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July 02, 2020

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SEC Proposes Liquidity Management Rules for Mutual Funds and ETFs

On September 22, the Securities and Exchange Commission proposed a comprehensive package of rule reforms designed to enhance effective liquidity risk management by open-end funds, including mutual funds and exchange-traded funds (ETFs). Under the proposal, mutual funds and ETFs would be required to implement liquidity risk management programs and enhance disclosure regarding fund liquidity and redemption practices. The proposal is designed to better ensure investors can redeem their shares and receive their assets in a timely manner.

Liquidity Risk Management Programs. Proposed new Rule 22e-4 would require mutual funds and other open-end management investment companies, including ETFs but excluding money-market funds, to have a liquidity risk management program. A fund’s liquidity risk management program would be required to contain multiple elements, including: (1) classification of fund portfolio assets based on the amount of time an asset would be able to be converted to cash without a market impact; (2) assessment, periodic review and management of a fund’s liquidity risk; (3) establishment of a fund’s three-day liquid asset minimum; and (4) board approval and review.

Asset Classification. Funds would be required to classify each asset position into one of six liquidity categories that would be convertible to cash within a certain number of days: one business day; two to three business days; four to seven calendar days; eight to15 calendar days; 16 to 30 calendar days; and more than 30 calendar days. The proposed rule includes factors that would have to be addressed when classifying fund assets. In addition, Rule 22e-4 would codify the 15 percent limit on illiquid assets included in current SEC guidelines.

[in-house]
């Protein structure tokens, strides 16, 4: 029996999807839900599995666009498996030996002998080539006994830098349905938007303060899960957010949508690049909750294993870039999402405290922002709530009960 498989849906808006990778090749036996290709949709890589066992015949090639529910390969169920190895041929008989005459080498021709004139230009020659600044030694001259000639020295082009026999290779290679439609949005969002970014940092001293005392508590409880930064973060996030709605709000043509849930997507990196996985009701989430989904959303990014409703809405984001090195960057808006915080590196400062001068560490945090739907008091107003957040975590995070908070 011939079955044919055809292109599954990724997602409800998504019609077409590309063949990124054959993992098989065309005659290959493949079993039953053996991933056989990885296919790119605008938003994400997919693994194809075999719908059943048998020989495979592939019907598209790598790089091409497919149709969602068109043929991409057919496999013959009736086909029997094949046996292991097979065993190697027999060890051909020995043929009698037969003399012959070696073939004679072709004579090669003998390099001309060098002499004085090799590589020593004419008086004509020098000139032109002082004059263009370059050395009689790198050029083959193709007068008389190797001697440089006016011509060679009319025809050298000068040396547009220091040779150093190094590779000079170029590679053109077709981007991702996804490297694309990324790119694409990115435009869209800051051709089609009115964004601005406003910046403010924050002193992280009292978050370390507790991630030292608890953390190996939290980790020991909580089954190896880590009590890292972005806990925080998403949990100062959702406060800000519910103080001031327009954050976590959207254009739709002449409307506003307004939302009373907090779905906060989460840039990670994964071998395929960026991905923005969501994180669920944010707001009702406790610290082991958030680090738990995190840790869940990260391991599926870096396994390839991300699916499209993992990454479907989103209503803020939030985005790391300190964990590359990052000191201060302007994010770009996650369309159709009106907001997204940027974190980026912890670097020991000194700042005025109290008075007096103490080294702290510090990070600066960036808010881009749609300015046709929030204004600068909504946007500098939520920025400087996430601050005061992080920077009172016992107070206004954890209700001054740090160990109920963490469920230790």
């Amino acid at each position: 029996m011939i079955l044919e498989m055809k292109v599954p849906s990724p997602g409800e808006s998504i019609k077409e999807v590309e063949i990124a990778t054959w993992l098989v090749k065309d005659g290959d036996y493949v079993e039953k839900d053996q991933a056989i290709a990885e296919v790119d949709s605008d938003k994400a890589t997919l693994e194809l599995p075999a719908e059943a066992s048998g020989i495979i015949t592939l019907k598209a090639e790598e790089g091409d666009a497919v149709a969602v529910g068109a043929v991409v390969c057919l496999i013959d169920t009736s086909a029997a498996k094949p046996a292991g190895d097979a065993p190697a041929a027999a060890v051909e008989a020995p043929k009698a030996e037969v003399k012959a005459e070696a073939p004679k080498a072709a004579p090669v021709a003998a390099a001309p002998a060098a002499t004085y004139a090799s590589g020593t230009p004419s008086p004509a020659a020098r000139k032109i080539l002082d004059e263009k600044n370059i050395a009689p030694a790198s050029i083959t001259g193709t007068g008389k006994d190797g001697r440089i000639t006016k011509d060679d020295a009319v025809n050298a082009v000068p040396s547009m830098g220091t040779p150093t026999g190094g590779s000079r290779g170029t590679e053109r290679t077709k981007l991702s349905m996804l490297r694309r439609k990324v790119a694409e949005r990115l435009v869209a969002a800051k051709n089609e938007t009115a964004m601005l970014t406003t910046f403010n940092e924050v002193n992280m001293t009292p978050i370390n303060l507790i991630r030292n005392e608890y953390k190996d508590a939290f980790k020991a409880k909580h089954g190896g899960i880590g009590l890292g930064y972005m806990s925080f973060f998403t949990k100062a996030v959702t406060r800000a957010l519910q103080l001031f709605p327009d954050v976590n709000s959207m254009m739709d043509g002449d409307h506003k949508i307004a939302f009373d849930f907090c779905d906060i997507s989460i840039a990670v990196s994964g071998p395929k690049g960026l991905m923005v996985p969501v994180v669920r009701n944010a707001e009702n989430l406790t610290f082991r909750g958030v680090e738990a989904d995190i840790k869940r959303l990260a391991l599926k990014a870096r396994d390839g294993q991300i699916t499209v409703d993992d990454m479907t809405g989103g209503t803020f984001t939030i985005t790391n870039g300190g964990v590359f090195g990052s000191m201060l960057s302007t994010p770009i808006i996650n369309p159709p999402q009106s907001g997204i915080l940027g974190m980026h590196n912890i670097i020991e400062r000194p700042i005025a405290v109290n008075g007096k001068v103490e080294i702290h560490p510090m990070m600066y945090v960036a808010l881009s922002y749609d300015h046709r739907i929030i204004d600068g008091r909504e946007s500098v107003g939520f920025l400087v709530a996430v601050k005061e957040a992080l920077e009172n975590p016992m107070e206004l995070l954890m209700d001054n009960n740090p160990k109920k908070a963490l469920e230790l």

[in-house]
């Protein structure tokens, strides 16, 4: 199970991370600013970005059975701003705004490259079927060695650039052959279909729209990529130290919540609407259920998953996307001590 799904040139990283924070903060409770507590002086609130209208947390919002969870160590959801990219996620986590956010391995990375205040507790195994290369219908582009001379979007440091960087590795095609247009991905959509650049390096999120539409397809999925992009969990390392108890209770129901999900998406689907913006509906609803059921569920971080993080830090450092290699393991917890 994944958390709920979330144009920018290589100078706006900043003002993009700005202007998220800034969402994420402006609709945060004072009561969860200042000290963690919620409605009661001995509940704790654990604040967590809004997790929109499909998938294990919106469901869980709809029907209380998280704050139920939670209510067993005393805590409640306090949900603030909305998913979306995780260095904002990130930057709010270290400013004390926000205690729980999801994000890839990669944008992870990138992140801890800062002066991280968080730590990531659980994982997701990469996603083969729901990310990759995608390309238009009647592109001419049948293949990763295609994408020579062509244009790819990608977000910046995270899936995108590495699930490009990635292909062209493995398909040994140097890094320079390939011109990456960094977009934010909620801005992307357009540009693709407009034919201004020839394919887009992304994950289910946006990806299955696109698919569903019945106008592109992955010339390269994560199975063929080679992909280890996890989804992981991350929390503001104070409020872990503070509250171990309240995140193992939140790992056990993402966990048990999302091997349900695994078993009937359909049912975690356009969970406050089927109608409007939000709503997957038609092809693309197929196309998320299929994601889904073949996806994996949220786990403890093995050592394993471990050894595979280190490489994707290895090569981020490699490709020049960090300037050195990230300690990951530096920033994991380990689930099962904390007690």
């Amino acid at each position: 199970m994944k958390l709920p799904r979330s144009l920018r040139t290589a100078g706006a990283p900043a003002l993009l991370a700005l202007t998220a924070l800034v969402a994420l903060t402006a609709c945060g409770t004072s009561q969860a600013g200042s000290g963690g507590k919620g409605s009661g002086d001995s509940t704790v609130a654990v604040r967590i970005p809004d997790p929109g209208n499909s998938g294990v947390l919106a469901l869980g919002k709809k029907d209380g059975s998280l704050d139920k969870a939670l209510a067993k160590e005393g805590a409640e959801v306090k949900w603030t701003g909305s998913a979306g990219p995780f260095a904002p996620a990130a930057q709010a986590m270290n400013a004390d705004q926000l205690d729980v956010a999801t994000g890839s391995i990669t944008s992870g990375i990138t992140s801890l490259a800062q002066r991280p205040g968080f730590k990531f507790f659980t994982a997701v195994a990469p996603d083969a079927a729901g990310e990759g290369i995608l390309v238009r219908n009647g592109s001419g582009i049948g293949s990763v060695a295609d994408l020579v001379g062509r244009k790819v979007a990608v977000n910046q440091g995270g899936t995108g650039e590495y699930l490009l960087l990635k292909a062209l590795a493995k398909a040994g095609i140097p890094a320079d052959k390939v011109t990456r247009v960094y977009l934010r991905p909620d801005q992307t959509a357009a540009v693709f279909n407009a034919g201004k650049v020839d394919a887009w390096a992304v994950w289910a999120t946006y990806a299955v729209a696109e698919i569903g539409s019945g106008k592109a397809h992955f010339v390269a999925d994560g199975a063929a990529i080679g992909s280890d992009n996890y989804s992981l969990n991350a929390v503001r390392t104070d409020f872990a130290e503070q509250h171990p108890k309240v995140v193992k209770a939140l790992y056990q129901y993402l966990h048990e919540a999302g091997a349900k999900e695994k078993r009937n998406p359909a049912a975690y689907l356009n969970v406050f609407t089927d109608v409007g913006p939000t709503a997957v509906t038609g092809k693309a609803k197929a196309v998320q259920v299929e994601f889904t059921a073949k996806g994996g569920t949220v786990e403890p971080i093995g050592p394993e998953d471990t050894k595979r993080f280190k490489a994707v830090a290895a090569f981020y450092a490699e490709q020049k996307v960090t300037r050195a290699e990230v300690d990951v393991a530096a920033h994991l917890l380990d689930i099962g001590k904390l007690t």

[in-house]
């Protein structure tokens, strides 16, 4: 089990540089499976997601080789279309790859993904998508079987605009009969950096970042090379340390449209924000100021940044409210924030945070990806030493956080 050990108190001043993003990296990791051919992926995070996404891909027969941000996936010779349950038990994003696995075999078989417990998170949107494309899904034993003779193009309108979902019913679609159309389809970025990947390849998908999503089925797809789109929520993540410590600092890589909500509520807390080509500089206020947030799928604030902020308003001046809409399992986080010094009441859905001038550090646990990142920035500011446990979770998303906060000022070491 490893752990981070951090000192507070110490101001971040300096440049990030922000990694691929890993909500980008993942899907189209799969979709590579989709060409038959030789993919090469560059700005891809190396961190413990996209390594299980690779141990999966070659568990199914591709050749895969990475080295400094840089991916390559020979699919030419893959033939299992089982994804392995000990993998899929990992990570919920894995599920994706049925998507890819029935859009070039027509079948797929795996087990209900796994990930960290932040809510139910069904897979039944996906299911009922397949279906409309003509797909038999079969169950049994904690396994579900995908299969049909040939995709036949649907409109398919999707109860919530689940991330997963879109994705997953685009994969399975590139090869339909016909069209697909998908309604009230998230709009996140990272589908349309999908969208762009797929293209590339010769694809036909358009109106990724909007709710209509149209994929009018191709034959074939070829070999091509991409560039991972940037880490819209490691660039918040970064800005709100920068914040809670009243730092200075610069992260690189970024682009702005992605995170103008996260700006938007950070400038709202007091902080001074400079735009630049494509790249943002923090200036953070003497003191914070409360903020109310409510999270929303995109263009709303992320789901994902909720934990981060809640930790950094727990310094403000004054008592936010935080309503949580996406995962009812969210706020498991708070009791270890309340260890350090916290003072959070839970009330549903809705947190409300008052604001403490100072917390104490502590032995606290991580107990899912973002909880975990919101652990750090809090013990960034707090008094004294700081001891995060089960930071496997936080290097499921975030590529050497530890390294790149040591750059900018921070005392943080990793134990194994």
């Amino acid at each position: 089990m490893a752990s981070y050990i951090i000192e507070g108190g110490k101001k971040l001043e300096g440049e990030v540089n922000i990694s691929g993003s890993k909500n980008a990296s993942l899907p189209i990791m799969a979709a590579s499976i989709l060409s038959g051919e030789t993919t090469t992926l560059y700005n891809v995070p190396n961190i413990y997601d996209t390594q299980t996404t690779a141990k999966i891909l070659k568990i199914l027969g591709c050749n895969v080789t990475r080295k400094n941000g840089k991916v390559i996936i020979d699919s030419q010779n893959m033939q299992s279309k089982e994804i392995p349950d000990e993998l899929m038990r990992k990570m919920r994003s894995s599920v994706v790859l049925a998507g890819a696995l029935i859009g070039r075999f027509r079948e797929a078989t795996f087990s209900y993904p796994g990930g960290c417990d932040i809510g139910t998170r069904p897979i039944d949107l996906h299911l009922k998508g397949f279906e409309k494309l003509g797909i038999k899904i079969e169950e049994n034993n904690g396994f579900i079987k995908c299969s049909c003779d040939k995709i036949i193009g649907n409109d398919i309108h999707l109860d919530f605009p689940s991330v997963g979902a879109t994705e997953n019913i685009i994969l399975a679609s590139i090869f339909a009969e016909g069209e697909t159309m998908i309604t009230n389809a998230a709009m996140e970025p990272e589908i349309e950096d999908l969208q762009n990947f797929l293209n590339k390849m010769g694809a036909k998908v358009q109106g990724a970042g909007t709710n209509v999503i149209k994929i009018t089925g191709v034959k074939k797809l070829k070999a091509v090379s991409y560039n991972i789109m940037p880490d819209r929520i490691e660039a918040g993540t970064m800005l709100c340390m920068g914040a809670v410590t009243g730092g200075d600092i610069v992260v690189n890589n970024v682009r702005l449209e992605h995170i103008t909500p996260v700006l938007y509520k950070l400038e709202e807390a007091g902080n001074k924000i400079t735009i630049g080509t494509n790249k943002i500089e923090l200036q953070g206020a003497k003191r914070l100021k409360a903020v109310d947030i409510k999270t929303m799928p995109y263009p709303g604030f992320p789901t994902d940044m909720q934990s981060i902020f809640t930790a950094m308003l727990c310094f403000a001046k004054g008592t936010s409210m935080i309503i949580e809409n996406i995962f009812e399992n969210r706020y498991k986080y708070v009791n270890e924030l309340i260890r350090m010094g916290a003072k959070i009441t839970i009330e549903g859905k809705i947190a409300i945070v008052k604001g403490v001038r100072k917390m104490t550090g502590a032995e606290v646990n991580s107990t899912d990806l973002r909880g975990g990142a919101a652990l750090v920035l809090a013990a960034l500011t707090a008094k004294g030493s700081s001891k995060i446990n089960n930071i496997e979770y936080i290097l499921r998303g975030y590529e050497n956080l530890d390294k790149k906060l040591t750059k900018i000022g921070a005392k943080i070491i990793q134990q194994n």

Ongoing Assessment. Funds would be required to assess and periodically review their liquidity risk, based on specified factors. Liquidity risk would be defined as the risk that a fund could not meet redemption requests that are expected under normal conditions or under stressed conditions, without materially affecting the fund’s net asset value (NAV) per share.

Three-Day Liquid Asset Minimum. A fund would be required to determine a minimum percentage of its net assets that must be invested in cash and assets that are convertible to cash within three business days at a price that does not materially affect the value of the assets immediately prior to sale.

The Board’s Role. A fund’s board, including a majority of the fund’s independent directors, would be required to approve the fund’s liquidity risk management program, including the three-day liquid asset minimum. The board also would annually review a written report concerning the program’s adequacy prepared by the fund’s investment adviser or officer administering the program.

Mutual Fund Swing Pricing. Proposed changes to Rule 22c-1 would provide a framework under which mutual funds, but not ETFs, could elect to use “swing pricing” to effectively pass on the costs stemming from shareholder purchase or redemption activity to the shareholders associated with that activity. Subject to board approval and oversight, a fund that chooses to use swing pricing would reflect in its NAV a specified amount, the “swing factor,” once the level of net purchases into or net redemptions from the fund exceeds a specified percentage of the fund’s NAV known as the “swing threshold.”